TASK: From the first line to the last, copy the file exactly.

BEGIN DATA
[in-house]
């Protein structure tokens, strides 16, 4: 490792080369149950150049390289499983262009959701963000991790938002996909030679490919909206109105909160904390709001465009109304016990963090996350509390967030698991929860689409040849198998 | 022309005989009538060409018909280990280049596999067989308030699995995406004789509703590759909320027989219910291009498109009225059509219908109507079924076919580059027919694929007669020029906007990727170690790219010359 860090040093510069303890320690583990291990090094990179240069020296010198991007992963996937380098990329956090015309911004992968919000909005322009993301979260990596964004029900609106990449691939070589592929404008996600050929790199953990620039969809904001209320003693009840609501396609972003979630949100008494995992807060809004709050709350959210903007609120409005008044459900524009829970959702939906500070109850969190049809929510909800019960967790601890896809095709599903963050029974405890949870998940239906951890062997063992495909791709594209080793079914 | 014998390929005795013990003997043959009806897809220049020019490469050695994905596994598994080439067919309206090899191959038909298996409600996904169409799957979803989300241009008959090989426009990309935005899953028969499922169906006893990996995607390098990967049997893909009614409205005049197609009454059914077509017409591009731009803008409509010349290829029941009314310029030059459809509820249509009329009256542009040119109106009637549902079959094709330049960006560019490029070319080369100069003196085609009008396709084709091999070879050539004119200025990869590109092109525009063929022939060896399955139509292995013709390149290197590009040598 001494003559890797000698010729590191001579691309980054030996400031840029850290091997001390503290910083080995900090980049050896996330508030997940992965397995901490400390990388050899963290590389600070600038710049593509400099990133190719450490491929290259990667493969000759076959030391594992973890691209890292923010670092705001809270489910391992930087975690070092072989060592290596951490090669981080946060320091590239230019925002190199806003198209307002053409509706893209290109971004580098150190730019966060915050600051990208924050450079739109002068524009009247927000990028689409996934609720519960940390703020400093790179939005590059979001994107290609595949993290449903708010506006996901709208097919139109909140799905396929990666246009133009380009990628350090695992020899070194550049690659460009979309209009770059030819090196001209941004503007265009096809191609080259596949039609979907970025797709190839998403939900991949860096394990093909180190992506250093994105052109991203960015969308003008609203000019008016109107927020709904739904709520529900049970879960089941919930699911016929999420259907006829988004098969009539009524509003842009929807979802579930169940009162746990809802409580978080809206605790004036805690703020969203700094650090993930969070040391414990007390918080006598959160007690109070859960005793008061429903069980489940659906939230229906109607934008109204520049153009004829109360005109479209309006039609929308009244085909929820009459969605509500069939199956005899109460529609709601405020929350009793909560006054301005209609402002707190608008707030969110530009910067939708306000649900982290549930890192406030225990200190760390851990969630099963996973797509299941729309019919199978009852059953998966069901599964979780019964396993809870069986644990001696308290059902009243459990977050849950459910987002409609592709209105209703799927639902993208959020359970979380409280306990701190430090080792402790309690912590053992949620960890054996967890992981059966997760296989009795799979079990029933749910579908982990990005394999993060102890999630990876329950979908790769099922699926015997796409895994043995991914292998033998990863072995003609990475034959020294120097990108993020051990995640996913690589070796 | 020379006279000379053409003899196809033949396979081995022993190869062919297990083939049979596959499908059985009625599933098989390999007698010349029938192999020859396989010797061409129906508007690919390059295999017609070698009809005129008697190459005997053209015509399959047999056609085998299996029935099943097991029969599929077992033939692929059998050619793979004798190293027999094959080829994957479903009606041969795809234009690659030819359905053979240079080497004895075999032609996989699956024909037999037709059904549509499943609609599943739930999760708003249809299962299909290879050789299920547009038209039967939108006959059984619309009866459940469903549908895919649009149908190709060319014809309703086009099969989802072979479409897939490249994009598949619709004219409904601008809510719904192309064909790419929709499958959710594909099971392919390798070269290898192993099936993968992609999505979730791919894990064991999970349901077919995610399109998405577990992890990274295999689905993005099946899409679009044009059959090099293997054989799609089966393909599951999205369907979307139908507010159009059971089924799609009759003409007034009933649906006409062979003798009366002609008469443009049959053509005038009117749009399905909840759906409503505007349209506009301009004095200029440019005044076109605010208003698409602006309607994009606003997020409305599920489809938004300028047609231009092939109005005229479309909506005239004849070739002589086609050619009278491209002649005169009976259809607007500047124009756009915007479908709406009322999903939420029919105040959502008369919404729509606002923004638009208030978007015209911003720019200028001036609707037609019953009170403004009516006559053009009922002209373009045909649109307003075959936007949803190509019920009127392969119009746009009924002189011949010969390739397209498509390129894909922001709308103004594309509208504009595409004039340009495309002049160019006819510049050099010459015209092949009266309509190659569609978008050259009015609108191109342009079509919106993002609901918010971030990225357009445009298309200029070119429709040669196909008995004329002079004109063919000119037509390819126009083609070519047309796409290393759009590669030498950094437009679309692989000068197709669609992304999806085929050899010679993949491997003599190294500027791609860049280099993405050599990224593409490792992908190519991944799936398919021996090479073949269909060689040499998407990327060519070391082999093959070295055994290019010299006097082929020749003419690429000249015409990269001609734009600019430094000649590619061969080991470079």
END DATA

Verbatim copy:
[in-house]
């Protein structure tokens, strides 16, 4: 490792080369149950150049390289499983262009959701963000991790938002996909030679490919909206109105909160904390709001465009109304016990963090996350509390967030698991929860689409040849198998 | 022309005989009538060409018909280990280049596999067989308030699995995406004789509703590759909320027989219910291009498109009225059509219908109507079924076919580059027919694929007669020029906007990727170690790219010359 860090040093510069303890320690583990291990090094990179240069020296010198991007992963996937380098990329956090015309911004992968919000909005322009993301979260990596964004029900609106990449691939070589592929404008996600050929790199953990620039969809904001209320003693009840609501396609972003979630949100008494995992807060809004709050709350959210903007609120409005008044459900524009829970959702939906500070109850969190049809929510909800019960967790601890896809095709599903963050029974405890949870998940239906951890062997063992495909791709594209080793079914 | 014998390929005795013990003997043959009806897809220049020019490469050695994905596994598994080439067919309206090899191959038909298996409600996904169409799957979803989300241009008959090989426009990309935005899953028969499922169906006893990996995607390098990967049997893909009614409205005049197609009454059914077509017409591009731009803008409509010349290829029941009314310029030059459809509820249509009329009256542009040119109106009637549902079959094709330049960006560019490029070319080369100069003196085609009008396709084709091999070879050539004119200025990869590109092109525009063929022939060896399955139509292995013709390149290197590009040598 001494003559890797000698010729590191001579691309980054030996400031840029850290091997001390503290910083080995900090980049050896996330508030997940992965397995901490400390990388050899963290590389600070600038710049593509400099990133190719450490491929290259990667493969000759076959030391594992973890691209890292923010670092705001809270489910391992930087975690070092072989060592290596951490090669981080946060320091590239230019925002190199806003198209307002053409509706893209290109971004580098150190730019966060915050600051990208924050450079739109002068524009009247927000990028689409996934609720519960940390703020400093790179939005590059979001994107290609595949993290449903708010506006996901709208097919139109909140799905396929990666246009133009380009990628350090695992020899070194550049690659460009979309209009770059030819090196001209941004503007265009096809191609080259596949039609979907970025797709190839998403939900991949860096394990093909180190992506250093994105052109991203960015969308003008609203000019008016109107927020709904739904709520529900049970879960089941919930699911016929999420259907006829988004098969009539009524509003842009929807979802579930169940009162746990809802409580978080809206605790004036805690703020969203700094650090993930969070040391414990007390918080006598959160007690109070859960005793008061429903069980489940659906939230229906109607934008109204520049153009004829109360005109479209309006039609929308009244085909929820009459969605509500069939199956005899109460529609709601405020929350009793909560006054301005209609402002707190608008707030969110530009910067939708306000649900982290549930890192406030225990200190760390851990969630099963996973797509299941729309019919199978009852059953998966069901599964979780019964396993809870069986644990001696308290059902009243459990977050849950459910987002409609592709209105209703799927639902993208959020359970979380409280306990701190430090080792402790309690912590053992949620960890054996967890992981059966997760296989009795799979079990029933749910579908982990990005394999993060102890999630990876329950979908790769099922699926015997796409895994043995991914292998033998990863072995003609990475034959020294120097990108993020051990995640996913690589070796 | 020379006279000379053409003899196809033949396979081995022993190869062919297990083939049979596959499908059985009625599933098989390999007698010349029938192999020859396989010797061409129906508007690919390059295999017609070698009809005129008697190459005997053209015509399959047999056609085998299996029935099943097991029969599929077992033939692929059998050619793979004798190293027999094959080829994957479903009606041969795809234009690659030819359905053979240079080497004895075999032609996989699956024909037999037709059904549509499943609609599943739930999760708003249809299962299909290879050789299920547009038209039967939108006959059984619309009866459940469903549908895919649009149908190709060319014809309703086009099969989802072979479409897939490249994009598949619709004219409904601008809510719904192309064909790419929709499958959710594909099971392919390798070269290898192993099936993968992609999505979730791919894990064991999970349901077919995610399109998405577990992890990274295999689905993005099946899409679009044009059959090099293997054989799609089966393909599951999205369907979307139908507010159009059971089924799609009759003409007034009933649906006409062979003798009366002609008469443009049959053509005038009117749009399905909840759906409503505007349209506009301009004095200029440019005044076109605010208003698409602006309607994009606003997020409305599920489809938004300028047609231009092939109005005229479309909506005239004849070739002589086609050619009278491209002649005169009976259809607007500047124009756009915007479908709406009322999903939420029919105040959502008369919404729509606002923004638009208030978007015209911003720019200028001036609707037609019953009170403004009516006559053009009922002209373009045909649109307003075959936007949803190509019920009127392969119009746009009924002189011949010969390739397209498509390129894909922001709308103004594309509208504009595409004039340009495309002049160019006819510049050099010459015209092949009266309509190659569609978008050259009015609108191109342009079509919106993002609901918010971030990225357009445009298309200029070119429709040669196909008995004329002079004109063919000119037509390819126009083609070519047309796409290393759009590669030498950094437009679309692989000068197709669609992304999806085929050899010679993949491997003599190294500027791609860049280099993405050599990224593409490792992908190519991944799936398919021996090479073949269909060689040499998407990327060519070391082999093959070295055994290019010299006097082929020749003419690429000249015409990269001609734009600019430094000649590619061969080991470079």